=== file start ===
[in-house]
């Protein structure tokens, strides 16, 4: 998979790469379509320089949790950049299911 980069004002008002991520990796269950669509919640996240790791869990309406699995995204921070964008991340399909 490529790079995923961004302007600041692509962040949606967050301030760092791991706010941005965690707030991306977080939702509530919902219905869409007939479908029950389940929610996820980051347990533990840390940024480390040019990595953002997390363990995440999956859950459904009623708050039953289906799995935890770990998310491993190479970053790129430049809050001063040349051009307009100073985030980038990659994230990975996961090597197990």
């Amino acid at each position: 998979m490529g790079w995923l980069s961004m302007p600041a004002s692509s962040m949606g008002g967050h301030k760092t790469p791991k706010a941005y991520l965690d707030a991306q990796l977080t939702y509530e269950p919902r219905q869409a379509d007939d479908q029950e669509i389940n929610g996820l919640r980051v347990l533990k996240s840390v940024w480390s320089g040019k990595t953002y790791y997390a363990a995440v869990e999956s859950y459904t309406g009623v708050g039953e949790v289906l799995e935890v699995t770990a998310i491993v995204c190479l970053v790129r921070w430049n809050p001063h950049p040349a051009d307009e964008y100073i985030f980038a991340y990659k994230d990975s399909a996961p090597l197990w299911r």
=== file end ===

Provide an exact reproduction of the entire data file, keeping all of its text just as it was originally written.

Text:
[in-house]
């Protein structure tokens, strides 16, 4: 998979790469379509320089949790950049299911 980069004002008002991520990796269950669509919640996240790791869990309406699995995204921070964008991340399909 490529790079995923961004302007600041692509962040949606967050301030760092791991706010941005965690707030991306977080939702509530919902219905869409007939479908029950389940929610996820980051347990533990840390940024480390040019990595953002997390363990995440999956859950459904009623708050039953289906799995935890770990998310491993190479970053790129430049809050001063040349051009307009100073985030980038990659994230990975996961090597197990």
């Amino acid at each position: 998979m490529g790079w995923l980069s961004m302007p600041a004002s692509s962040m949606g008002g967050h301030k760092t790469p791991k706010a941005y991520l965690d707030a991306q990796l977080t939702y509530e269950p919902r219905q869409a379509d007939d479908q029950e669509i389940n929610g996820l919640r980051v347990l533990k996240s840390v940024w480390s320089g040019k990595t953002y790791y997390a363990a995440v869990e999956s859950y459904t309406g009623v708050g039953e949790v289906l799995e935890v699995t770990a998310i491993v995204c190479l970053v790129r921070w430049n809050p001063h950049p040349a051009d307009e964008y100073i985030f980038a991340y990659k994230d990975s399909a996961p090597l197990w299911r």